WASHINGTON — Election boards across the D.C. area are expecting a large number of mail-in and absentee ballots for the 2020 Presidential Election.
The increase is a result of voters seeking safer alternatives to casting their ballots during the coronavirus pandemic.
However, some research found many voters of color do not have trust in the system.
“Overwhelmingly, voters of color are pursuing safer alternatives,” said Terrance Woodbury, partner with HIT Strategies.
HIT Strategies is a research firm based in the DMV that puts together polls, focus groups, and surveys with women, minorities, millennials and Gen Z.
The firm’s latest research centers around voting by mail for non-white voters.
The survey consisted of 800 non-white voters with a 200-person sample each of African-American, Latinx, Asian American/Pacific Islander, and LGBTQ voters.
HIT Strategies found nearly half (48%) of the people of color (POC) surveyed are likely to vote by mail in the November election.
The biggest reason for POC voting by mail is the COVID-19 pandemic.
“The inverse of that is while they are becoming more and more likely to vote by mail, they are becoming less and less confident in the system,” Woodbury said. “I think what that tells us is what we should expect on Nov. 4 and beyond and how voters perceive the counting process. Will they have confidence in the ballots that are being counted after election day? Will they have confidence in the integrity of the election?”
HIT Strategies found voters would be most discouraged to vote by mail if the process required a witness to sign the ballot, community organizations to pick up ballots, or if postage was not pre-paid.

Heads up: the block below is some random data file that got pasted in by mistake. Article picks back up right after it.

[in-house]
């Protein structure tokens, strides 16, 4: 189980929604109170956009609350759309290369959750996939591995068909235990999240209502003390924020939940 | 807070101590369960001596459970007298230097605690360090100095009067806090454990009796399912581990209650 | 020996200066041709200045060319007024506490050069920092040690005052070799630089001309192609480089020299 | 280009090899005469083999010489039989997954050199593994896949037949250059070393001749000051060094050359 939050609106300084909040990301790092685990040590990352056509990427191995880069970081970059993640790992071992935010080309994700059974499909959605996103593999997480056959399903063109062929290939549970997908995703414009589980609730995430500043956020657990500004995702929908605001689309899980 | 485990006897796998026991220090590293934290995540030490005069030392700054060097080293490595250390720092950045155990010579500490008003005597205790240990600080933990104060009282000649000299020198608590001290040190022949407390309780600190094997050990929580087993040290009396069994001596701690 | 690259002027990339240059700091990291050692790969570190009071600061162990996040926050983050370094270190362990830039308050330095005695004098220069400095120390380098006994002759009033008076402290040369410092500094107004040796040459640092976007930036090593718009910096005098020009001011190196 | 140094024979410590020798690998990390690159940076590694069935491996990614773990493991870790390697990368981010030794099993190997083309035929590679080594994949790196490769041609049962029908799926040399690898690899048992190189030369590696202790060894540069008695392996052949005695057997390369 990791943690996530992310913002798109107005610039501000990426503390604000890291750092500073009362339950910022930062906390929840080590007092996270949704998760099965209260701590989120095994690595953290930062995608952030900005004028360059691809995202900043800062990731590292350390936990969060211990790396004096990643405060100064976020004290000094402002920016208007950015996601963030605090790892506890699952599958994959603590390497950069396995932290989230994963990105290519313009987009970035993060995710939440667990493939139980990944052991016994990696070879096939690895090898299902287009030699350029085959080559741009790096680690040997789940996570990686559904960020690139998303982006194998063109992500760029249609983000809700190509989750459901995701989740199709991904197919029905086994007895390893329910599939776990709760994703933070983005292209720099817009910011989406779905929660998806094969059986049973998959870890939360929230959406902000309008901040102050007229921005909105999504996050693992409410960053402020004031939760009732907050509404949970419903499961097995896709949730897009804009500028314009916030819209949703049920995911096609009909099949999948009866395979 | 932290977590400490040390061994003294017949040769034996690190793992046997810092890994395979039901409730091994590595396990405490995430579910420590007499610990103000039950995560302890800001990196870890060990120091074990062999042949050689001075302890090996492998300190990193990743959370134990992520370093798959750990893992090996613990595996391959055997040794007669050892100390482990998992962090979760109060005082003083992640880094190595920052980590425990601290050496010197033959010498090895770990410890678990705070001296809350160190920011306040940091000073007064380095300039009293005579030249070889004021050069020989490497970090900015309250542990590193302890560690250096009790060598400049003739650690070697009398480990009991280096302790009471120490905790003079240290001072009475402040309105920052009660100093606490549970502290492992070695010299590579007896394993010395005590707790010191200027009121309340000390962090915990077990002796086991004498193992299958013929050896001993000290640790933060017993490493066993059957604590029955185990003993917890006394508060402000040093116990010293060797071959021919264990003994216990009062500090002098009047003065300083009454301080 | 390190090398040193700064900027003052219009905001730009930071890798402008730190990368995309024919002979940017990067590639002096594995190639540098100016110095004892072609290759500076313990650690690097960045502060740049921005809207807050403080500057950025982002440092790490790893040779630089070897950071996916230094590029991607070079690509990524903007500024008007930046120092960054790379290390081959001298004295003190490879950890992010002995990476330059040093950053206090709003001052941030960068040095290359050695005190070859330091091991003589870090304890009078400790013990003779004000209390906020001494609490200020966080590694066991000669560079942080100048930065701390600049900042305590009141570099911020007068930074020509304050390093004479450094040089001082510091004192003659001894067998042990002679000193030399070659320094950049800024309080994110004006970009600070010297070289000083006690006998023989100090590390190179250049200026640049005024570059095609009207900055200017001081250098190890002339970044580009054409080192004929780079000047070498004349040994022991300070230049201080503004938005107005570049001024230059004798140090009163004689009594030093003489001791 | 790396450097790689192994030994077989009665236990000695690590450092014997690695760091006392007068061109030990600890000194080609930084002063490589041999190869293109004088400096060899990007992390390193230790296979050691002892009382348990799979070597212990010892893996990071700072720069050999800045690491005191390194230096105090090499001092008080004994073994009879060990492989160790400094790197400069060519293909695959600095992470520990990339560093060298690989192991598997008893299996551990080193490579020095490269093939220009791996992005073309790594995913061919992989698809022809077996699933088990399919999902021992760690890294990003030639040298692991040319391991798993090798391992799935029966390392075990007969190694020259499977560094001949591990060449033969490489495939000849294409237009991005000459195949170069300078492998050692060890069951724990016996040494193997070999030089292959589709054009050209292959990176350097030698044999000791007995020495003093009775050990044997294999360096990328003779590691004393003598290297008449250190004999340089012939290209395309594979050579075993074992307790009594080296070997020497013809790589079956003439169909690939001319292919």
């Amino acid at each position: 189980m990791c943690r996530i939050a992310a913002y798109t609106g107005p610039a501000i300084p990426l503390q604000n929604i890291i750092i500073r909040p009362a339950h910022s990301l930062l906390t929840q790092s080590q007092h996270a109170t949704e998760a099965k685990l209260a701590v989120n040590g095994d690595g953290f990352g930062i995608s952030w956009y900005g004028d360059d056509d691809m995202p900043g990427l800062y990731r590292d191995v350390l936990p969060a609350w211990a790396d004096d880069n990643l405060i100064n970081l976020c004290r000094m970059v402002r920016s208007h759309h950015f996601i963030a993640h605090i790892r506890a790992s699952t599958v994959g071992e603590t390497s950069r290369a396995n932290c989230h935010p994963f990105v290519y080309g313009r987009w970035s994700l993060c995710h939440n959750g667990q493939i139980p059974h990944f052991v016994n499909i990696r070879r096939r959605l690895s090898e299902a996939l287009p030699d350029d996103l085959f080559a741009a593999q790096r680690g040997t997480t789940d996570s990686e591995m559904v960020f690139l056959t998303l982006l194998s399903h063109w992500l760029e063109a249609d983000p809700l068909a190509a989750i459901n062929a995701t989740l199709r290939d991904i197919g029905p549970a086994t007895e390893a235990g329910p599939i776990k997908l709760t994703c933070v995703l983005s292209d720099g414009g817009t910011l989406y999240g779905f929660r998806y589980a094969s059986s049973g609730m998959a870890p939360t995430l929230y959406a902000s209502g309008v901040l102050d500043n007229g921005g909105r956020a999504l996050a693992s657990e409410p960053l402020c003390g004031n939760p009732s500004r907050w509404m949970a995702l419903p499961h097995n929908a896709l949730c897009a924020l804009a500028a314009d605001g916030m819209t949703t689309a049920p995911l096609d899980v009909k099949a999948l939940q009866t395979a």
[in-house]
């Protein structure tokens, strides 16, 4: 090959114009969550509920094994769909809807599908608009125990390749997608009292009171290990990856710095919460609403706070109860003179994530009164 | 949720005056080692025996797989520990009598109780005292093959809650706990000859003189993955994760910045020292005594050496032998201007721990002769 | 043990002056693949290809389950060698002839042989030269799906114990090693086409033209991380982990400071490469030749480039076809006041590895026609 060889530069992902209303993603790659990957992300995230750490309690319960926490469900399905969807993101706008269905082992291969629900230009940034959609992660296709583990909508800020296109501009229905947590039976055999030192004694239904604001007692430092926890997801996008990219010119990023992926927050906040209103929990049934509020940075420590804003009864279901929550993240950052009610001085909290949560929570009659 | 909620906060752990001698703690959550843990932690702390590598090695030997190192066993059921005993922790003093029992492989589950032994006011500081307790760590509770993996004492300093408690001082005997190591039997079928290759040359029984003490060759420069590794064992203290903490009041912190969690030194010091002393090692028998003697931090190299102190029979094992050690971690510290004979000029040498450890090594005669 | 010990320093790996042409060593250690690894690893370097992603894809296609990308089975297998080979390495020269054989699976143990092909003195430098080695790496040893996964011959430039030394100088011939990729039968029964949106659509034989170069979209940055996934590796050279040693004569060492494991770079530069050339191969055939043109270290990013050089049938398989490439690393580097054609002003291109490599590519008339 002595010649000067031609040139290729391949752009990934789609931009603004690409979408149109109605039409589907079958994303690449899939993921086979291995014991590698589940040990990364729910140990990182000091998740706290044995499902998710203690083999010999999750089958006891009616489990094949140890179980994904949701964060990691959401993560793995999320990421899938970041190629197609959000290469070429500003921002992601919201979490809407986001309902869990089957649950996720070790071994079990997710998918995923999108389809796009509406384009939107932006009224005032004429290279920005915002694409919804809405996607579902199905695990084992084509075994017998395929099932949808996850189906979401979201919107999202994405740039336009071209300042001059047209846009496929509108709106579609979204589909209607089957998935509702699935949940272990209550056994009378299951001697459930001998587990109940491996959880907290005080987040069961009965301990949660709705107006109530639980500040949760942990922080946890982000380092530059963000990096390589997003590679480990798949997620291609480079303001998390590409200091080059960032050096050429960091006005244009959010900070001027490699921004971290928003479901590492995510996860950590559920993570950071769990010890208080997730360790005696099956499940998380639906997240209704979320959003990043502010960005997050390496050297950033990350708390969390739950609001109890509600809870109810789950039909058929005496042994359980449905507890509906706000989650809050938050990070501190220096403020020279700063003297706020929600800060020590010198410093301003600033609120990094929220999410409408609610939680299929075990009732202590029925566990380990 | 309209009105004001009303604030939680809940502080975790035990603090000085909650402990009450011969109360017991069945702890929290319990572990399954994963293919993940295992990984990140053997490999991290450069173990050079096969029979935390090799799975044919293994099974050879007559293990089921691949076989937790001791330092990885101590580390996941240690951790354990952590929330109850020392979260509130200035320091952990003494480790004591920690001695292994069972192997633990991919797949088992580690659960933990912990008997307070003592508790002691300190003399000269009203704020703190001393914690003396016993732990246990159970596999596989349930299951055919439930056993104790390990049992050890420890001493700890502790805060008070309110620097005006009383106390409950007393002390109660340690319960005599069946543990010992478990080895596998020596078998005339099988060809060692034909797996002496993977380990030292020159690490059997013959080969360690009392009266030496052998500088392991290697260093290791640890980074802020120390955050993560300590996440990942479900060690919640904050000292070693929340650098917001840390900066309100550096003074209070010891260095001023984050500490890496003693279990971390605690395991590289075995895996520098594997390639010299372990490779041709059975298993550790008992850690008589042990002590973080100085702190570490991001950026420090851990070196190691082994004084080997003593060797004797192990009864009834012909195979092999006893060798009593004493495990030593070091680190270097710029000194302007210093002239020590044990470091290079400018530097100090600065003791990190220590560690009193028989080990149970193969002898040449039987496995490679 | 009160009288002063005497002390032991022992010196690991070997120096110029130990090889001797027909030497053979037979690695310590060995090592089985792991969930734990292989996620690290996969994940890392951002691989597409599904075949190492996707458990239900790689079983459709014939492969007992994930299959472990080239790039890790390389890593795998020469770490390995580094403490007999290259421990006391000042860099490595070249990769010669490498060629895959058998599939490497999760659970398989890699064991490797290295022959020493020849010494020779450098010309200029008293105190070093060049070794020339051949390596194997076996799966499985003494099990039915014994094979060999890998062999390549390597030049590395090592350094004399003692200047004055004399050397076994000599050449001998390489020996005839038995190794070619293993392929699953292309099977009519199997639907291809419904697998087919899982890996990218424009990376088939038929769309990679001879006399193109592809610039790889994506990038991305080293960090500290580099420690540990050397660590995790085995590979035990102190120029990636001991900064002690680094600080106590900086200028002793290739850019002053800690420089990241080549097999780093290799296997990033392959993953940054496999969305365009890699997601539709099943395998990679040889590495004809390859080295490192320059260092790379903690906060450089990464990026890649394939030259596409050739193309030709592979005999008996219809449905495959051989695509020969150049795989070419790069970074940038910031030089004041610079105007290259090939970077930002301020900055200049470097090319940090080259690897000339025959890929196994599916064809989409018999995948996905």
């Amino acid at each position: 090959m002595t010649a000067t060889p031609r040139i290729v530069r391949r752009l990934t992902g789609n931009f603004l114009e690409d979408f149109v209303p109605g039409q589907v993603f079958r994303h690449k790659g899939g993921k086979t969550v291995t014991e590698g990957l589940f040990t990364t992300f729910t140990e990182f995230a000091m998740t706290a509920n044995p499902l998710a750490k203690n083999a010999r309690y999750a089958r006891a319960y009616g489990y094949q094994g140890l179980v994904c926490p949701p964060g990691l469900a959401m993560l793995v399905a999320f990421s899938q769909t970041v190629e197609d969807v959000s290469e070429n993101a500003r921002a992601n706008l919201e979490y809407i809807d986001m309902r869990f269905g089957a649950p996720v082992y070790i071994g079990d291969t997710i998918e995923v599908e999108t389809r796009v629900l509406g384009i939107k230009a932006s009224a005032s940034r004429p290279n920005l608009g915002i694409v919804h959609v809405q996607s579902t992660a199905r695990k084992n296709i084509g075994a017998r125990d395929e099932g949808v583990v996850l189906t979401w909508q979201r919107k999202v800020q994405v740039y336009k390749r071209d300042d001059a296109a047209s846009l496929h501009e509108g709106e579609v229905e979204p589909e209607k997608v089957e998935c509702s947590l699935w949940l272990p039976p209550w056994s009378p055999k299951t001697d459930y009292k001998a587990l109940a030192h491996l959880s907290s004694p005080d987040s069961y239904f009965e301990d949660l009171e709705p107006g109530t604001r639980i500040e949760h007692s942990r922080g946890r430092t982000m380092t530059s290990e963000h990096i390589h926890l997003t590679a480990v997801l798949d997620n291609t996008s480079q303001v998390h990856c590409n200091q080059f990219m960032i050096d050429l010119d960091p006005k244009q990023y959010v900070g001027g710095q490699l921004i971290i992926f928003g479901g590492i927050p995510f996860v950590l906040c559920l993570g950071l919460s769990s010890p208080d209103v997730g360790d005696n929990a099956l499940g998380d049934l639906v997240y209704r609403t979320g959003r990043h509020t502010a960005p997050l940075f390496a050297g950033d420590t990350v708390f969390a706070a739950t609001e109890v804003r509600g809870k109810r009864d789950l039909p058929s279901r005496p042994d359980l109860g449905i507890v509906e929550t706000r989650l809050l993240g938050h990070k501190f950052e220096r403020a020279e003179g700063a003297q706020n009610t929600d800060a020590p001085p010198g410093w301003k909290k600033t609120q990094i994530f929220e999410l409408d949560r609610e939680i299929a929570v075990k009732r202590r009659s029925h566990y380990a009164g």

D.C., Maryland, and Virginia have addressed those barriers for the presidential election with paid postage and new protocols around absentee and mail-in ballots.
“The reluctance and lack of confidence in the system was less about voting from home and more about sticking that ballot in the mailbox,” Woodbury told WUSA9.
Woodbury explained voters of color did not trust that their votes would be delivered or counted properly or be received by election officials before their jurisdiction’s deadline.
HIT Strategies outlined how voters, organizations, and election boards can use the data to encourage people of color to vote by mail before Nov. 3.
“One way is to reduce the barriers that will prevent them from doing something, and the other is to increase the motivations that would encourage them to do a thing,” Woodbury said.
Researchers detailed people of color can be encouraged to vote by mail through the following methods:
- Early public education to target audiences explaining the process in vivid detail
- Amongst young voters, emphasis must be provided on the cost and locations to purchase postage online and/or in-person.
- Use testimonials of people from the target community that have already voted by mail to describe benefits
- Show images of the ballot, postage, and websites that provide mail-in ballot services.
Woodbury said it is also important to show voters how they can ensure their votes are counted, such as online ballot tracking.
Mail-in ballots must be received by Nov. 6. in Virginia, Nov. 9. in West Virginia, and Nov. 13. in D.C. and Maryland.
All ballots must be postmarked by Nov. 3.